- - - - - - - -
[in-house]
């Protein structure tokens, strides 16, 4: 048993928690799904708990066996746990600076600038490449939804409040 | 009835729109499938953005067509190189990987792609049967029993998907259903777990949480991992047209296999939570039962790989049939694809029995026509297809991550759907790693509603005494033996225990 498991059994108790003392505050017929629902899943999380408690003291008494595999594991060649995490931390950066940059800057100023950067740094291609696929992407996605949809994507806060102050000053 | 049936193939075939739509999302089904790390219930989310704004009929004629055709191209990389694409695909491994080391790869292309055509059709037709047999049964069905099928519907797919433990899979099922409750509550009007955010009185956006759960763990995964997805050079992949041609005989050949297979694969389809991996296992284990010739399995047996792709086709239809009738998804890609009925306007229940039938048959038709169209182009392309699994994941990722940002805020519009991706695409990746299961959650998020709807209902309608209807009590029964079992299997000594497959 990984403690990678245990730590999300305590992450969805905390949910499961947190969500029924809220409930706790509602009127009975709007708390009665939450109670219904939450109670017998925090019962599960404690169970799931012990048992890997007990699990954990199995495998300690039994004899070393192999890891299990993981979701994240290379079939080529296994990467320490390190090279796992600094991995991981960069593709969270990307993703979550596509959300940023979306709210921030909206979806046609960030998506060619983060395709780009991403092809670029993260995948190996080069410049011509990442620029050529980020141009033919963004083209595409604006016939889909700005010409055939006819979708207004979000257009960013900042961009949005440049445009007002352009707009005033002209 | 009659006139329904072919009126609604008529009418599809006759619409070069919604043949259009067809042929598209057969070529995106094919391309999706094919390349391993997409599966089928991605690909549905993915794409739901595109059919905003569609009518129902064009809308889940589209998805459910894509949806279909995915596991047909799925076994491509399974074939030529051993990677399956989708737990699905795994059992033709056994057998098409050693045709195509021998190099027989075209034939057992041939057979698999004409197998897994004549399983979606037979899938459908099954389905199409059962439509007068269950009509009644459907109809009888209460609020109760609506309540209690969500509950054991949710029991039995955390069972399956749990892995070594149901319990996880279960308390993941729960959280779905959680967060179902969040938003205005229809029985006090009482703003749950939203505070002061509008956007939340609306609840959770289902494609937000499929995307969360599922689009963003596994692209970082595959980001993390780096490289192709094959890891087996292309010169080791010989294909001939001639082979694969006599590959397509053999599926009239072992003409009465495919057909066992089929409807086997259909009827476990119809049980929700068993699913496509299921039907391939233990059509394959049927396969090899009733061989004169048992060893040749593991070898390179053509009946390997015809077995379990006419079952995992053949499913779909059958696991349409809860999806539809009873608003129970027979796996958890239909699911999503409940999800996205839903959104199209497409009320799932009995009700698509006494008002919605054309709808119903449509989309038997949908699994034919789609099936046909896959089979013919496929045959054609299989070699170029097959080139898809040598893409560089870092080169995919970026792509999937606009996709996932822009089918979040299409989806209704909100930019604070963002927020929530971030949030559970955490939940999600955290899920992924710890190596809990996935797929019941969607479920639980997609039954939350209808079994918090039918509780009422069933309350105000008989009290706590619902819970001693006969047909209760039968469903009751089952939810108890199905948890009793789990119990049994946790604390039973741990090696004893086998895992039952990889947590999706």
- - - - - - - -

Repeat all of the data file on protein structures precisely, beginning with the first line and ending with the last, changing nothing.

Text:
[in-house]
């Protein structure tokens, strides 16, 4: 048993928690799904708990066996746990600076600038490449939804409040 | 009835729109499938953005067509190189990987792609049967029993998907259903777990949480991992047209296999939570039962790989049939694809029995026509297809991550759907790693509603005494033996225990 498991059994108790003392505050017929629902899943999380408690003291008494595999594991060649995490931390950066940059800057100023950067740094291609696929992407996605949809994507806060102050000053 | 049936193939075939739509999302089904790390219930989310704004009929004629055709191209990389694409695909491994080391790869292309055509059709037709047999049964069905099928519907797919433990899979099922409750509550009007955010009185956006759960763990995964997805050079992949041609005989050949297979694969389809991996296992284990010739399995047996792709086709239809009738998804890609009925306007229940039938048959038709169209182009392309699994994941990722940002805020519009991706695409990746299961959650998020709807209902309608209807009590029964079992299997000594497959 990984403690990678245990730590999300305590992450969805905390949910499961947190969500029924809220409930706790509602009127009975709007708390009665939450109670219904939450109670017998925090019962599960404690169970799931012990048992890997007990699990954990199995495998300690039994004899070393192999890891299990993981979701994240290379079939080529296994990467320490390190090279796992600094991995991981960069593709969270990307993703979550596509959300940023979306709210921030909206979806046609960030998506060619983060395709780009991403092809670029993260995948190996080069410049011509990442620029050529980020141009033919963004083209595409604006016939889909700005010409055939006819979708207004979000257009960013900042961009949005440049445009007002352009707009005033002209 | 009659006139329904072919009126609604008529009418599809006759619409070069919604043949259009067809042929598209057969070529995106094919391309999706094919390349391993997409599966089928991605690909549905993915794409739901595109059919905003569609009518129902064009809308889940589209998805459910894509949806279909995915596991047909799925076994491509399974074939030529051993990677399956989708737990699905795994059992033709056994057998098409050693045709195509021998190099027989075209034939057992041939057979698999004409197998897994004549399983979606037979899938459908099954389905199409059962439509007068269950009509009644459907109809009888209460609020109760609506309540209690969500509950054991949710029991039995955390069972399956749990892995070594149901319990996880279960308390993941729960959280779905959680967060179902969040938003205005229809029985006090009482703003749950939203505070002061509008956007939340609306609840959770289902494609937000499929995307969360599922689009963003596994692209970082595959980001993390780096490289192709094959890891087996292309010169080791010989294909001939001639082979694969006599590959397509053999599926009239072992003409009465495919057909066992089929409807086997259909009827476990119809049980929700068993699913496509299921039907391939233990059509394959049927396969090899009733061989004169048992060893040749593991070898390179053509009946390997015809077995379990006419079952995992053949499913779909059958696991349409809860999806539809009873608003129970027979796996958890239909699911999503409940999800996205839903959104199209497409009320799932009995009700698509006494008002919605054309709808119903449509989309038997949908699994034919789609099936046909896959089979013919496929045959054609299989070699170029097959080139898809040598893409560089870092080169995919970026792509999937606009996709996932822009089918979040299409989806209704909100930019604070963002927020929530971030949030559970955490939940999600955290899920992924710890190596809990996935797929019941969607479920639980997609039954939350209808079994918090039918509780009422069933309350105000008989009290706590619902819970001693006969047909209760039968469903009751089952939810108890199905948890009793789990119990049994946790604390039973741990090696004893086998895992039952990889947590999706």